The systems will also benefit Dalhousie events, including convocation, regular partners like Symphony Nova Scotia, and those from the community who use the facility for graduations, dance shows and recitals. 

“Community groups make up more than half the bookings here at the Cohn, and the new facilities will give them the opportunity to perform using state-of-the-art equipment,” says Heather Sutherland, Dal’s assistant vice-president, ancillary services. “Many successful Canadian artists have had their start on this stage, and we are so happy to provide a world-class setting.”   

A big improvement

Shirley Third-Genus is the executive director of the Arts Centre and has worked in venues across North America.

“The upgrade is a big improvement over our older system. Patrons and clients alike will be impressed by the versatility and quality of our new sound and lights,” she said. “From community events to symphony and rock, the new system will cover the needs of everyone. We are extremely happy with our choices and look forward to audiences and users returning to showcase the upgrades.”  

In-house technicians who have worked in the theatre for decades installed the equipment. Blair Dykeman (lights), Ian Fraser (sound) and MJ MacLeod (stage carpenter) were on hand to explain the new system to Fillmore during the tour, and even let him take control. 

“I am honoured to be part of giving this gift — it is a gift for Dalhousie, a gift to our students, and a gift to the community," said Fillmore after the tour concluded. "Anyone who comes to a show will be blown away."

The Rebecca Cohn Auditorium is one of Atlantic Canada’s premier venues for the performing arts. The funding is provided by the Canada Cultural Spaces Fund, which seeks to improve physical conditions for artistic creativity and innovation. In Budget 2016, the Government of Canada dedicated $168.2 million to the Canada Cultural Spaces Fund over two years. This was followed by an additional $300 million for the fund over 10 years in this year’s budget.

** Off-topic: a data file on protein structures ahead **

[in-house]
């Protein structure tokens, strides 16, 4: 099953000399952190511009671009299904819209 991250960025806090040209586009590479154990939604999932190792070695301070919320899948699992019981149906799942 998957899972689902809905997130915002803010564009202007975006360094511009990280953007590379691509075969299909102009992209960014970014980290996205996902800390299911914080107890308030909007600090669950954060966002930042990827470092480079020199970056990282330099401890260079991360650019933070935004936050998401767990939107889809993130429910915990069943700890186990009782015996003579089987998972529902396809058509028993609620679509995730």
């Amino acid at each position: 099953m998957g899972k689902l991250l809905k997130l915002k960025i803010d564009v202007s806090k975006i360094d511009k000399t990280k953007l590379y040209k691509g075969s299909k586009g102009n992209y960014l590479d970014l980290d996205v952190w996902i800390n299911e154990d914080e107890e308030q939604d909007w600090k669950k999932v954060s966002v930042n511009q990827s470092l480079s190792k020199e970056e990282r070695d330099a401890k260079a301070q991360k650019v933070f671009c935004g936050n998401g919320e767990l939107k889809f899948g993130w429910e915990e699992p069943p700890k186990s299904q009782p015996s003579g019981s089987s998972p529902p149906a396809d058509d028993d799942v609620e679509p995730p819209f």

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Khyber building sold to arts society for $1

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Members of the Halifax arts community erupted into cheers and applause Tuesday evening as Halifax regional council voted 14-1 to sell the historic Khyber building for $1.

For four years, the 1588 Barrington Building Preservation Society has been working to purchase and convert the now empty space into a community arts hub.

"I'm feeling really excited. This is a really positive day," said society president Emily Davidson. 

The 130-year-old heritage building has been vacant since 2014 due to asbestos and building code violations.

Emily Davidson, president of the 1588 Barrington Building Preservation Society, said the society is excited for the future of the building. (Emma Davie/CBC)

The society's $3 million renovation plans include adding an elevator and a fourth floor.

The proposal to the city included a one-time grant of up to $250,000 to put towards redevelopment and asbestos abatement.

Ideally, the rest of the money will come from fundraising, corporate sponsorship and government funding.

There is also a buy-back agreement that allows the city to repurchase the building for $1 if the funds can't be raised within two years.

Public hearing

About 20 people came to the public hearing on Tuesday and eight speakers, including Davidson, stood before council to explain what the Khyber means to them and what the building could be.

"The Khyber and what this building as a cultural hub would represent is a significant investment for the city towards supporting marginalized members of its communities," said Julie Hollenbach, co-chair of the Nova Scotia Rainbow Action Project.

"This space is important and spaces like this are important to the future of queer community in Halifax."